The poll surveyed over 600 Colorado voters and showed significantly more support for pro-immigrant rhetoric put forth by Democratic candidates than support for anti-immigrant rhetoric promoted by Republicans. The voting margins based on immigrant rhetoric were even more pronounced among independents, who largely sided with Democratic candidates' stances on immigration.
"The message of hate and reckless discrimination toward immigration was a losing message this cycle," says Nicole Melaku, executive director of the Colorado Immigrant Rights Coalition.
The gubernatorial race provided a prime example of just how largely the anti-immigrant strategy failed for Republicans. More than half of voters who were polled felt that strong support for President Trump's immigration stance was a reason to vote against Republican Walker Stapleton and candidates like him.
The results weren't as stark in the race for the congressional seat in 6th District, where Democrat Jason Crow beat Republican incumbent Mike Coffman. In the months before the election, Coffman's campaign promoted his engagement with immigrant populations in his district.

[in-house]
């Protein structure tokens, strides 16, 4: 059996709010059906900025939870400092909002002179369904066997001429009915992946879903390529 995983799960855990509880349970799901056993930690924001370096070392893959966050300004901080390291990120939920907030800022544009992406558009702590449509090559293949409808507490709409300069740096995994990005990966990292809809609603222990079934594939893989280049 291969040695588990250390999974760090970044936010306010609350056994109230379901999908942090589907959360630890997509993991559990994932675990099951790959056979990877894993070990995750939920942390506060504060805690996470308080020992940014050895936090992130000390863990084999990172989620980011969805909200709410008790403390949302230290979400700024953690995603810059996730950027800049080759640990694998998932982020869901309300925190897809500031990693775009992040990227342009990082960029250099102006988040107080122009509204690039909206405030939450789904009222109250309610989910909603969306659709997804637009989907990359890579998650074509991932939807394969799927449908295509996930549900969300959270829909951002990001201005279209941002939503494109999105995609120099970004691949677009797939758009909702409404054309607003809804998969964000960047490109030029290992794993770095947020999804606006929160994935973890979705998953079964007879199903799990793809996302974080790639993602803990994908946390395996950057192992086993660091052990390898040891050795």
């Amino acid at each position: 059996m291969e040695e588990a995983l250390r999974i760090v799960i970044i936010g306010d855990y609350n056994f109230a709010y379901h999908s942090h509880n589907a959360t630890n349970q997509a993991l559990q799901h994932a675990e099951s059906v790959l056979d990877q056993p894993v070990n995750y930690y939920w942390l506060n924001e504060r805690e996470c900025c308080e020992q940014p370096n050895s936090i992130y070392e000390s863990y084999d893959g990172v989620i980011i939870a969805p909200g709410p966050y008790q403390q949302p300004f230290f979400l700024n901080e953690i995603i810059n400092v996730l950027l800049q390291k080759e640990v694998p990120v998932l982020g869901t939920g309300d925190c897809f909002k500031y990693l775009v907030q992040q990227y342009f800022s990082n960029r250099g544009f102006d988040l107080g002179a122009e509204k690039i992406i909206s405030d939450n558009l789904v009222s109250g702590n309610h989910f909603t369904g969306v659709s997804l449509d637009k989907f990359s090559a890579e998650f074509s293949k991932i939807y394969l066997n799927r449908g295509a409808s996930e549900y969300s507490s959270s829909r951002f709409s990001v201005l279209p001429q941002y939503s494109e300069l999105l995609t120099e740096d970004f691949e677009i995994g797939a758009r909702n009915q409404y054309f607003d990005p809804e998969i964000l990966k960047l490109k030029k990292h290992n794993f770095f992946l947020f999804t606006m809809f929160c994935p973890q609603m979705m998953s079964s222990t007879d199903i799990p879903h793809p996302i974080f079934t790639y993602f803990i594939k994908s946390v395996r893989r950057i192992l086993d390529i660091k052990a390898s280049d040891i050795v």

"Coffman was slightly different. He tried to play up his support for DREAMers and his opposition to family separation. But in the end, his record spoke for itself," says Tyler Moran, director of Immigration Hub, who points to Coffman's record of supporting Trump in almost 96 percent of his votes.
As Coffman said during his concession speech on election night, "In this race, it was a referendum on the president."
The survey also shows that voters largely rejected Trump's draconian rhetoric about the Central American migrant caravan. Republicans tried to drum up fear about the caravan in the weeks before the election, only to see this strategy backfire in Colorado. Voters also overwhelmingly rejected Trump's family-separation policy at the border.
These exit poll results are worth bearing in mind for the next nationwide election, Moran says.
"The results from the midterms definitely show that independents and moderates are moving away from the Republican Party and their fear-mongering and demonizing of immigrants. So we think that this is a warning shot that they should be coming to the table with bipartisan solutions instead of employing Trump’s tactic on immigration," she says.
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